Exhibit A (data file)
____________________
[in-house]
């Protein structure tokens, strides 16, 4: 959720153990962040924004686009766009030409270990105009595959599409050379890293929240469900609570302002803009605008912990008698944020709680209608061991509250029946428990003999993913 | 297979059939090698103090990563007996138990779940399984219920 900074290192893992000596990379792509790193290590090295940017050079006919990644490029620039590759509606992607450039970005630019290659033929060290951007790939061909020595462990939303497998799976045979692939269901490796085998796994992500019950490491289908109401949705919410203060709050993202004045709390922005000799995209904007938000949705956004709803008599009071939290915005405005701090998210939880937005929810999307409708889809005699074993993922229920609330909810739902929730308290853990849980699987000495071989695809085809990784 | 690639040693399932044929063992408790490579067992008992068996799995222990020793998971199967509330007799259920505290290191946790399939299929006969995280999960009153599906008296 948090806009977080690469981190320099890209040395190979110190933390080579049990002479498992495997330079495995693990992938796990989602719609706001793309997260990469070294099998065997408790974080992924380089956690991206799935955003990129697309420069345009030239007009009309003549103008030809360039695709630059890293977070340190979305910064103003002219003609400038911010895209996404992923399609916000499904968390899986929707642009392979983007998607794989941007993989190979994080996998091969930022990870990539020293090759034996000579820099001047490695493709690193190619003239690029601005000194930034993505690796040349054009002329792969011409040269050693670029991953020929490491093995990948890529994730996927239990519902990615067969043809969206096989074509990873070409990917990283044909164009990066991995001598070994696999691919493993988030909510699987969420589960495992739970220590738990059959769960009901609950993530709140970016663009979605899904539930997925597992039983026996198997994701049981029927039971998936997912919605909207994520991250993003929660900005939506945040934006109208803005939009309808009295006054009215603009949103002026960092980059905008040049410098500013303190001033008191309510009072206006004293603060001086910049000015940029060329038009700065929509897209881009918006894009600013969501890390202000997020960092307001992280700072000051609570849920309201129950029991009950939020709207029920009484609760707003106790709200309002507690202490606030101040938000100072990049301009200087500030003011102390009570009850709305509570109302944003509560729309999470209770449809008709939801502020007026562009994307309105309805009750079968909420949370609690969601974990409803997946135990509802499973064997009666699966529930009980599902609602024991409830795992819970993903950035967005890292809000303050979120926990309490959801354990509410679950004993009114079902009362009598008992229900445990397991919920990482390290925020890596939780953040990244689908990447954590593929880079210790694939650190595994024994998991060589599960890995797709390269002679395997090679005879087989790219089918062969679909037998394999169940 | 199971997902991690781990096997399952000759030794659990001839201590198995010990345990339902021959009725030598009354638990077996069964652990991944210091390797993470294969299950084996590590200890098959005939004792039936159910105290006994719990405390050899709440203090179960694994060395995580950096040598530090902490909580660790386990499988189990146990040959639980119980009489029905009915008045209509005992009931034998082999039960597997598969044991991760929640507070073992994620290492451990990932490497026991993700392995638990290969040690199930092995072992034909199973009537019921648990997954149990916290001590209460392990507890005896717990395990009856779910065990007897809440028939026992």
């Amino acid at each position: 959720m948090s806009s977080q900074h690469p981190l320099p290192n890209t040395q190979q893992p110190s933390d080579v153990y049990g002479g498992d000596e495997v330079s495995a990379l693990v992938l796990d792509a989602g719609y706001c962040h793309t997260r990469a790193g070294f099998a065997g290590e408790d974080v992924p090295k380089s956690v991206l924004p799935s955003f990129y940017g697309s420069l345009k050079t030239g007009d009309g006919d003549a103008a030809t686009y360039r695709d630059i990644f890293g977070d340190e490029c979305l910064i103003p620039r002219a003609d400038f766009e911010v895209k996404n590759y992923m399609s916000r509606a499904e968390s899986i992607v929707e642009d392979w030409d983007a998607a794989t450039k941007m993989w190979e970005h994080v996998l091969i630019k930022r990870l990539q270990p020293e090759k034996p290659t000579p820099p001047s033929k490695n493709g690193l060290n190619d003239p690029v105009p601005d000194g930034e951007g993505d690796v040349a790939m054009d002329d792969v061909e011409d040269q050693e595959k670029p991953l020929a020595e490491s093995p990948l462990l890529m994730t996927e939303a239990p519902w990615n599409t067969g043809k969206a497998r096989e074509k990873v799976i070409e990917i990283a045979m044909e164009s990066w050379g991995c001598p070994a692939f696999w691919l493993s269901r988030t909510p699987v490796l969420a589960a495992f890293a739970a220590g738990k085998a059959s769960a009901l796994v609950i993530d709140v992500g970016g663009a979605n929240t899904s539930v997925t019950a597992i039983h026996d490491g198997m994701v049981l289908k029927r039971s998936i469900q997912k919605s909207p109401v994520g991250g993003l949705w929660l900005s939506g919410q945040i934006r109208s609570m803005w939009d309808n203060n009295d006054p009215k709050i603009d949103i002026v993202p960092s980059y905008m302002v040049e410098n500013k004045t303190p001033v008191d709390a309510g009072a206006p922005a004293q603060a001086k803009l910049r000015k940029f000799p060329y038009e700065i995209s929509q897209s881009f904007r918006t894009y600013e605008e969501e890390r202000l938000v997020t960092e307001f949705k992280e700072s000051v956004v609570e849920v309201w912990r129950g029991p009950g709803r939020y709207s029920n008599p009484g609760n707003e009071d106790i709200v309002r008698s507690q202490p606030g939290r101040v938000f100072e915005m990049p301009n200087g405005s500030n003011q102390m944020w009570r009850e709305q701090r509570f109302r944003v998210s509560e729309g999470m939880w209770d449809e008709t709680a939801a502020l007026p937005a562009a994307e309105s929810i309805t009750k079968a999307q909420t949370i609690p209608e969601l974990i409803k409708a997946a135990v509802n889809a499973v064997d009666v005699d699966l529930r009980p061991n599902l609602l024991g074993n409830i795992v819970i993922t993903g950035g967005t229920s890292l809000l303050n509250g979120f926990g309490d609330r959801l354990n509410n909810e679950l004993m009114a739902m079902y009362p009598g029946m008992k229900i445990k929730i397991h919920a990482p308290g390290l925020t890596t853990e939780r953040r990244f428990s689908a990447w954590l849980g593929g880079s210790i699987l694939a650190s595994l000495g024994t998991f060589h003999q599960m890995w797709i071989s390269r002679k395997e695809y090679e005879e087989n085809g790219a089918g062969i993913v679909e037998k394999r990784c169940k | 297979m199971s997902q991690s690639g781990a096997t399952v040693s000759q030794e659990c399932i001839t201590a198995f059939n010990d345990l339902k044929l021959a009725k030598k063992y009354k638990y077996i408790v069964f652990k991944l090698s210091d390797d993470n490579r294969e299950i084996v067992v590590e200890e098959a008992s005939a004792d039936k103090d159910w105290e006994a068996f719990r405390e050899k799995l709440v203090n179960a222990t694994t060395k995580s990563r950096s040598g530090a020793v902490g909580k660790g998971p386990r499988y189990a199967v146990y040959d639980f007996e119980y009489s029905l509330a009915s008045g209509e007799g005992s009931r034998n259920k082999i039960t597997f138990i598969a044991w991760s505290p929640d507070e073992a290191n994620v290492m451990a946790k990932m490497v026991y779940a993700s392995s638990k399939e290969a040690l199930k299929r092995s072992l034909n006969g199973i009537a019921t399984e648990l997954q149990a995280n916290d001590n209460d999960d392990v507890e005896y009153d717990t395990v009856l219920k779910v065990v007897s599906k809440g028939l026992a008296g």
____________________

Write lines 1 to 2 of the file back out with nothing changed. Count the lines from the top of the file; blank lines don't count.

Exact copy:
[in-house]
């Protein structure tokens, strides 16, 4: 959720153990962040924004686009766009030409270990105009595959599409050379890293929240469900609570302002803009605008912990008698944020709680209608061991509250029946428990003999993913 | 297979059939090698103090990563007996138990779940399984219920 900074290192893992000596990379792509790193290590090295940017050079006919990644490029620039590759509606992607450039970005630019290659033929060290951007790939061909020595462990939303497998799976045979692939269901490796085998796994992500019950490491289908109401949705919410203060709050993202004045709390922005000799995209904007938000949705956004709803008599009071939290915005405005701090998210939880937005929810999307409708889809005699074993993922229920609330909810739902929730308290853990849980699987000495071989695809085809990784 | 690639040693399932044929063992408790490579067992008992068996799995222990020793998971199967509330007799259920505290290191946790399939299929006969995280999960009153599906008296 948090806009977080690469981190320099890209040395190979110190933390080579049990002479498992495997330079495995693990992938796990989602719609706001793309997260990469070294099998065997408790974080992924380089956690991206799935955003990129697309420069345009030239007009009309003549103008030809360039695709630059890293977070340190979305910064103003002219003609400038911010895209996404992923399609916000499904968390899986929707642009392979983007998607794989941007993989190979994080996998091969930022990870990539020293090759034996000579820099001047490695493709690193190619003239690029601005000194930034993505690796040349054009002329792969011409040269050693670029991953020929490491093995990948890529994730996927239990519902990615067969043809969206096989074509990873070409990917990283044909164009990066991995001598070994696999691919493993988030909510699987969420589960495992739970220590738990059959769960009901609950993530709140970016663009979605899904539930997925597992039983026996198997994701049981029927039971998936997912919605909207994520991250993003929660900005939506945040934006109208803005939009309808009295006054009215603009949103002026960092980059905008040049410098500013303190001033008191309510009072206006004293603060001086910049000015940029060329038009700065929509897209881009918006894009600013969501890390202000997020960092307001992280700072000051609570849920309201129950029991009950939020709207029920009484609760707003106790709200309002507690202490606030101040938000100072990049301009200087500030003011102390009570009850709305509570109302944003509560729309999470209770449809008709939801502020007026562009994307309105309805009750079968909420949370609690969601974990409803997946135990509802499973064997009666699966529930009980599902609602024991409830795992819970993903950035967005890292809000303050979120926990309490959801354990509410679950004993009114079902009362009598008992229900445990397991919920990482390290925020890596939780953040990244689908990447954590593929880079210790694939650190595994024994998991060589599960890995797709390269002679395997090679005879087989790219089918062969679909037998394999169940 | 199971997902991690781990096997399952000759030794659990001839201590198995010990345990339902021959009725030598009354638990077996069964652990991944210091390797993470294969299950084996590590200890098959005939004792039936159910105290006994719990405390050899709440203090179960694994060395995580950096040598530090902490909580660790386990499988189990146990040959639980119980009489029905009915008045209509005992009931034998082999039960597997598969044991991760929640507070073992994620290492451990990932490497026991993700392995638990290969040690199930092995072992034909199973009537019921648990997954149990916290001590209460392990507890005896717990395990009856779910065990007897809440028939026992």